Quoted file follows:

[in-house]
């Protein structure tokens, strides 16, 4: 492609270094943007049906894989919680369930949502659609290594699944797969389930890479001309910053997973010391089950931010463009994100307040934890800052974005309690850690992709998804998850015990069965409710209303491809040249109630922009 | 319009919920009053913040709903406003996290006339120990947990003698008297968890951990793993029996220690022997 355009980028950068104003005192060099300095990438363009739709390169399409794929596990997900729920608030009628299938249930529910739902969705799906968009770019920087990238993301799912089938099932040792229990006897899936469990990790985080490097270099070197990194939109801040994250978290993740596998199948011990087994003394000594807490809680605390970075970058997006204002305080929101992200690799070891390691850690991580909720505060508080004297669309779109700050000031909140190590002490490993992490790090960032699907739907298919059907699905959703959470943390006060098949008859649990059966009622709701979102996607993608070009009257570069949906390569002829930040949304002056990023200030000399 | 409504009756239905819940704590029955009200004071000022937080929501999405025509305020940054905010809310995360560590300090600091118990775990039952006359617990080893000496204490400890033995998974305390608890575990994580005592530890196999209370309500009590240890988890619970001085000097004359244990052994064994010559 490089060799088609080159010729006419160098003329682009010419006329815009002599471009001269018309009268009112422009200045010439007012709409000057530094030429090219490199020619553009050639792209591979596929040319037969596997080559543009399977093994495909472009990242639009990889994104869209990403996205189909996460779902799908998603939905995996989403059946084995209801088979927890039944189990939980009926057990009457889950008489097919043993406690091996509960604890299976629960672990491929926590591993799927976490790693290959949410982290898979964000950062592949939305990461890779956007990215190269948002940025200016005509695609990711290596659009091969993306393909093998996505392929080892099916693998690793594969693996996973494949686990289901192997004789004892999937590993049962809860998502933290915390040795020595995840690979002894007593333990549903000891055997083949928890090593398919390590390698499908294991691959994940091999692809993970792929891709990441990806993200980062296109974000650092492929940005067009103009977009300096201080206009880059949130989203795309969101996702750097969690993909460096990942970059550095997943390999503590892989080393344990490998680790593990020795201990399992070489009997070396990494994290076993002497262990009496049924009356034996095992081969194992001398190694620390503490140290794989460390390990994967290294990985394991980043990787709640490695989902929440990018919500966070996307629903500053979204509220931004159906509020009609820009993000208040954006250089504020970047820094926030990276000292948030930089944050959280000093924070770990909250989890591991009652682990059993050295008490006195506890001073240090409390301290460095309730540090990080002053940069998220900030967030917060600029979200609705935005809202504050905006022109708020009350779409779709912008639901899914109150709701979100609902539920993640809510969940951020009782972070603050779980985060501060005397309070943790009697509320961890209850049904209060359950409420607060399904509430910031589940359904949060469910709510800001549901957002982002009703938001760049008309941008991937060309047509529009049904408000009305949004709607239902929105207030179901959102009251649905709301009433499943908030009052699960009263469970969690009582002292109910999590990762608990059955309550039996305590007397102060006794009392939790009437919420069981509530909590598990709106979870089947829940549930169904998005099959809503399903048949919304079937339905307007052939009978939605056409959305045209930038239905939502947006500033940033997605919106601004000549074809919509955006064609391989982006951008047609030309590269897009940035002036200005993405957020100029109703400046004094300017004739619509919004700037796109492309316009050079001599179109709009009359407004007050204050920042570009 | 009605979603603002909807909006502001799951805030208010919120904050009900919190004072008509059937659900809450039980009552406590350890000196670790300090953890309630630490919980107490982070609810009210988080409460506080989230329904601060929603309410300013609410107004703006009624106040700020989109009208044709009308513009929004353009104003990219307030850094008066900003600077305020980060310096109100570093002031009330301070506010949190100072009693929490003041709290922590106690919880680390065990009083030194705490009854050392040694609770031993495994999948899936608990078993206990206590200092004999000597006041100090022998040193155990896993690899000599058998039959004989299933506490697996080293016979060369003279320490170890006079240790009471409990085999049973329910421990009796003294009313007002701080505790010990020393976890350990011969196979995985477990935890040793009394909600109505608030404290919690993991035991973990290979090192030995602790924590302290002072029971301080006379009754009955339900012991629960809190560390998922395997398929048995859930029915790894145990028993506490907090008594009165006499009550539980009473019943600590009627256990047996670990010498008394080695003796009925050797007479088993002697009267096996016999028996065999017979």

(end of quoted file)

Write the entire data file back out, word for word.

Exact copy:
[in-house]
């Protein structure tokens, strides 16, 4: 492609270094943007049906894989919680369930949502659609290594699944797969389930890479001309910053997973010391089950931010463009994100307040934890800052974005309690850690992709998804998850015990069965409710209303491809040249109630922009 | 319009919920009053913040709903406003996290006339120990947990003698008297968890951990793993029996220690022997 355009980028950068104003005192060099300095990438363009739709390169399409794929596990997900729920608030009628299938249930529910739902969705799906968009770019920087990238993301799912089938099932040792229990006897899936469990990790985080490097270099070197990194939109801040994250978290993740596998199948011990087994003394000594807490809680605390970075970058997006204002305080929101992200690799070891390691850690991580909720505060508080004297669309779109700050000031909140190590002490490993992490790090960032699907739907298919059907699905959703959470943390006060098949008859649990059966009622709701979102996607993608070009009257570069949906390569002829930040949304002056990023200030000399 | 409504009756239905819940704590029955009200004071000022937080929501999405025509305020940054905010809310995360560590300090600091118990775990039952006359617990080893000496204490400890033995998974305390608890575990994580005592530890196999209370309500009590240890988890619970001085000097004359244990052994064994010559 490089060799088609080159010729006419160098003329682009010419006329815009002599471009001269018309009268009112422009200045010439007012709409000057530094030429090219490199020619553009050639792209591979596929040319037969596997080559543009399977093994495909472009990242639009990889994104869209990403996205189909996460779902799908998603939905995996989403059946084995209801088979927890039944189990939980009926057990009457889950008489097919043993406690091996509960604890299976629960672990491929926590591993799927976490790693290959949410982290898979964000950062592949939305990461890779956007990215190269948002940025200016005509695609990711290596659009091969993306393909093998996505392929080892099916693998690793594969693996996973494949686990289901192997004789004892999937590993049962809860998502933290915390040795020595995840690979002894007593333990549903000891055997083949928890090593398919390590390698499908294991691959994940091999692809993970792929891709990441990806993200980062296109974000650092492929940005067009103009977009300096201080206009880059949130989203795309969101996702750097969690993909460096990942970059550095997943390999503590892989080393344990490998680790593990020795201990399992070489009997070396990494994290076993002497262990009496049924009356034996095992081969194992001398190694620390503490140290794989460390390990994967290294990985394991980043990787709640490695989902929440990018919500966070996307629903500053979204509220931004159906509020009609820009993000208040954006250089504020970047820094926030990276000292948030930089944050959280000093924070770990909250989890591991009652682990059993050295008490006195506890001073240090409390301290460095309730540090990080002053940069998220900030967030917060600029979200609705935005809202504050905006022109708020009350779409779709912008639901899914109150709701979100609902539920993640809510969940951020009782972070603050779980985060501060005397309070943790009697509320961890209850049904209060359950409420607060399904509430910031589940359904949060469910709510800001549901957002982002009703938001760049008309941008991937060309047509529009049904408000009305949004709607239902929105207030179901959102009251649905709301009433499943908030009052699960009263469970969690009582002292109910999590990762608990059955309550039996305590007397102060006794009392939790009437919420069981509530909590598990709106979870089947829940549930169904998005099959809503399903048949919304079937339905307007052939009978939605056409959305045209930038239905939502947006500033940033997605919106601004000549074809919509955006064609391989982006951008047609030309590269897009940035002036200005993405957020100029109703400046004094300017004739619509919004700037796109492309316009050079001599179109709009009359407004007050204050920042570009 | 009605979603603002909807909006502001799951805030208010919120904050009900919190004072008509059937659900809450039980009552406590350890000196670790300090953890309630630490919980107490982070609810009210988080409460506080989230329904601060929603309410300013609410107004703006009624106040700020989109009208044709009308513009929004353009104003990219307030850094008066900003600077305020980060310096109100570093002031009330301070506010949190100072009693929490003041709290922590106690919880680390065990009083030194705490009854050392040694609770031993495994999948899936608990078993206990206590200092004999000597006041100090022998040193155990896993690899000599058998039959004989299933506490697996080293016979060369003279320490170890006079240790009471409990085999049973329910421990009796003294009313007002701080505790010990020393976890350990011969196979995985477990935890040793009394909600109505608030404290919690993991035991973990290979090192030995602790924590302290002072029971301080006379009754009955339900012991629960809190560390998922395997398929048995859930029915790894145990028993506490907090008594009165006499009550539980009473019943600590009627256990047996670990010498008394080695003796009925050797007479088993002697009267096996016999028996065999017979």